Students who unduly received funding should pay back the money: NSFAS

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The National Student Financial Aid Scheme (NSFAS) says students who unduly received funds from it must pay back the money.

This comes as the financial aid scheme decided to cancel funding for 5000 students for the 2020 academic year, saying financial information obtained from the South African Revenue Service (SARS) revealed that the total household family income for these students was above the R350 000 threshold.

The students have been given 14 days from the date of issue to petition the decision, by submitting proof of family income or change of income to NSFAS for review.

NSFAS administrator Dr Randall Carolissen says all affected students have been notified.

Carolissen says, “…So when we discovered that some of these people clearly do not qualify, they were way over the threshold we unfunded them and we wrote to them to say provide us with reasons as to why we should reinstate you, that is a fair enough process because if I become aware of any untowardness in the awards I must act according to the Public Finance Management Act (PFMA).”

“We do understand since we’ve checked the SARS data, the data is about a year old, but things could have changed in the household people lose their jobs, people die, people get divorced that is why we leave this avenue open, it is not just a blunt instrument that we are using here,” adds Carolissen.

NSFAS confirms that 5 000 students who were funded for the 2020 academic year have been recently unfunded:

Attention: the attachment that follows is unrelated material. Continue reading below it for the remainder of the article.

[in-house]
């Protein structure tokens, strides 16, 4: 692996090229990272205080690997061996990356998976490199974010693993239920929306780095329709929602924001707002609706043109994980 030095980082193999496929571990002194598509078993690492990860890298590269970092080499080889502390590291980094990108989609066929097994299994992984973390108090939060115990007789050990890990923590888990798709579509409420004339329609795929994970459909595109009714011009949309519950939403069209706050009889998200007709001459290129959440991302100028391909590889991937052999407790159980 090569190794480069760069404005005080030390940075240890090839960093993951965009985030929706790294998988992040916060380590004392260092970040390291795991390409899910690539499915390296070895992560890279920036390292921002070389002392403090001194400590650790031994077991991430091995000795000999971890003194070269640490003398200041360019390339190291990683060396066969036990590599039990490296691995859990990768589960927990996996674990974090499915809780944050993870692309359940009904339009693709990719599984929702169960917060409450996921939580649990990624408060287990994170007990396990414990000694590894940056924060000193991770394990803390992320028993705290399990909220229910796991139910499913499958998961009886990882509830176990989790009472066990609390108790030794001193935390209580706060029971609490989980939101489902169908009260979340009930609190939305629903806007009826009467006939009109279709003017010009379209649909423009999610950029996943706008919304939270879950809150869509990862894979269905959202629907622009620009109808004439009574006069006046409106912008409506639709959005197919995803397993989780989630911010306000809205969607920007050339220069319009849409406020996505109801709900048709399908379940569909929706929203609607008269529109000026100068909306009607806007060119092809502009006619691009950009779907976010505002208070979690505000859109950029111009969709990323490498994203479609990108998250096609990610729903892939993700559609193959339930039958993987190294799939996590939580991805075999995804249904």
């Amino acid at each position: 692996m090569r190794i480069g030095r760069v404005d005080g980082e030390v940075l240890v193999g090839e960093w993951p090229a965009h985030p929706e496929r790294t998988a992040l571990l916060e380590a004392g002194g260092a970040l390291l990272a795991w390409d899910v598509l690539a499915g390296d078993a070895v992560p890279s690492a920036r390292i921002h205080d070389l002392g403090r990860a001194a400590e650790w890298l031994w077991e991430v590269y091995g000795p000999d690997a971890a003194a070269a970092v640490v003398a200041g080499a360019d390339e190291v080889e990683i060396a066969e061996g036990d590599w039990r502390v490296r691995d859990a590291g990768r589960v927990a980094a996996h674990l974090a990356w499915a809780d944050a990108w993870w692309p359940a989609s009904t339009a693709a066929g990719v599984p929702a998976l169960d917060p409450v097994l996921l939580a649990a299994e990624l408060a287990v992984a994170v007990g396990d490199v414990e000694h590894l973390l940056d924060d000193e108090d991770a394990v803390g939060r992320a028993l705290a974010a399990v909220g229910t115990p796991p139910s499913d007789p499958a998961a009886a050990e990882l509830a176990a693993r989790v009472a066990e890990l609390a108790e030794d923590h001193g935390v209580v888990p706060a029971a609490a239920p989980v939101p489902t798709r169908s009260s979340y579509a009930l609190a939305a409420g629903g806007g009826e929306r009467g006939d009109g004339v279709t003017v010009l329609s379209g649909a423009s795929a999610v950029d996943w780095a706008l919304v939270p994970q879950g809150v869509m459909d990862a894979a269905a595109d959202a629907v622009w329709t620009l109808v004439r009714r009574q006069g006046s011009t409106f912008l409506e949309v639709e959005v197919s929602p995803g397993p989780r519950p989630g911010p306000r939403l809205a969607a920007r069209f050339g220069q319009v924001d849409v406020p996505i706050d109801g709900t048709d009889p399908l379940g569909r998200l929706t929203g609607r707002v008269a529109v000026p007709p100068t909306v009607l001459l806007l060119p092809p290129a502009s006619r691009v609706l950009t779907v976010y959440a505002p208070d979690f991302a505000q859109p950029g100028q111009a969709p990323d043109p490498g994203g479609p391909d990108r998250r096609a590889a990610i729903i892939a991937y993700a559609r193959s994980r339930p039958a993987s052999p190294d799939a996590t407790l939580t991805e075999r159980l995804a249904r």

Impact of COVID-19 on NSFAS applications: Dr. Randall Carolissen

Meanwhile, the Minister of Higher Education, Science and Innovation Dr Blade Nzimande announced the opening of the NSFAS 2021 application cycle.

This year the NSFAS application cycle will run for a period of four months with the closing date being November 30, 2020.

The application is for students from poor and working-class backgrounds who wish to further their studies at any public Technical and Vocational Education and Training college (TVET) or University.

Court case against student postponed again

The court case against Walter Sisulu University student, Sibongile Mani, who received more than R14 million in her student account from the NSFAS and is accused of spending more than R800 000 of that money was postponed without anybody appearing in court due to bereavement in the family of one of the legal representatives in the matter.

The case was postponed to August 28, 2020.

Mani is facing a charge of theft related to the money she spent.

The R14 million was credited to her in June 2017. The accounting student was only entitled to R1 400.

It is alleged the millions were erroneously deposited into her account by Intelli-mali, a company contracted by the NSFAS to make payments to students.

Mani is currently out on bail.

The video below gives more detail on the case against Sibongile Mani: